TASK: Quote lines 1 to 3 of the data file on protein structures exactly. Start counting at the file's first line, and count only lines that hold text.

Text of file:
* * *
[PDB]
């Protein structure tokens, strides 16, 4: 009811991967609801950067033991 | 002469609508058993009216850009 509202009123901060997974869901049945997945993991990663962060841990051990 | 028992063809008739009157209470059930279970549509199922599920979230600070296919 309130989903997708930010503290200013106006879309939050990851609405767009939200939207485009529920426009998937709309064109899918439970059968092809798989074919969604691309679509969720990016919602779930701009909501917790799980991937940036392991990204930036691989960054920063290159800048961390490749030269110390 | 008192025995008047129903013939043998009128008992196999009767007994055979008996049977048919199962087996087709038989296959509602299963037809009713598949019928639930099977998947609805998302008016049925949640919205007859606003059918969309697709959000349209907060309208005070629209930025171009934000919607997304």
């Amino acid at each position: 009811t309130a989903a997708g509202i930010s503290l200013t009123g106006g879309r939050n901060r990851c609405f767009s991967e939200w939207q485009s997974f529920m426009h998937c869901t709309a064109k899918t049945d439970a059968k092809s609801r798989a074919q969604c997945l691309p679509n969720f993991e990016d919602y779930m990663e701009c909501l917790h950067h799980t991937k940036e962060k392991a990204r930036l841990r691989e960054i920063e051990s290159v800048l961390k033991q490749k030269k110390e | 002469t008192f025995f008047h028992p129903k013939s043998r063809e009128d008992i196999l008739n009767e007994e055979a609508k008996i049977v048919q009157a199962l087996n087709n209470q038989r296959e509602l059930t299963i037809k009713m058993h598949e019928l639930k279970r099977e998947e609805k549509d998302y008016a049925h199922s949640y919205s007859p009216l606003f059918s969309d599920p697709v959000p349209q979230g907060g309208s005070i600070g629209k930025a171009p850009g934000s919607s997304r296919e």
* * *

[PDB]
């Protein structure tokens, strides 16, 4: 009811991967609801950067033991 | 002469609508058993009216850009 509202009123901060997974869901049945997945993991990663962060841990051990 | 028992063809008739009157209470059930279970549509199922599920979230600070296919 309130989903997708930010503290200013106006879309939050990851609405767009939200939207485009529920426009998937709309064109899918439970059968092809798989074919969604691309679509969720990016919602779930701009909501917790799980991937940036392991990204930036691989960054920063290159800048961390490749030269110390 | 008192025995008047129903013939043998009128008992196999009767007994055979008996049977048919199962087996087709038989296959509602299963037809009713598949019928639930099977998947609805998302008016049925949640919205007859606003059918969309697709959000349209907060309208005070629209930025171009934000919607997304």
């Amino acid at each position: 009811t309130a989903a997708g509202i930010s503290l200013t009123g106006g879309r939050n901060r990851c609405f767009s991967e939200w939207q485009s997974f529920m426009h998937c869901t709309a064109k899918t049945d439970a059968k092809s609801r798989a074919q969604c997945l691309p679509n969720f993991e990016d919602y779930m990663e701009c909501l917790h950067h799980t991937k940036e962060k392991a990204r930036l841990r691989e960054i920063e051990s290159v800048l961390k033991q490749k030269k110390e | 002469t008192f025995f008047h028992p129903k013939s043998r063809e009128d008992i196999l008739n009767e007994e055979a609508k008996i049977v048919q009157a199962l087996n087709n209470q038989r296959e509602l059930t299963i037809k009713m058993h598949e019928l639930k279970r099977e998947e609805k549509d998302y008016a049925h199922s949640y919205s007859p009216l606003f059918s969309d599920p697709v959000p349209q979230g907060g309208s005070i600070g629209k930025a171009p850009g934000s919607s997304r296919e």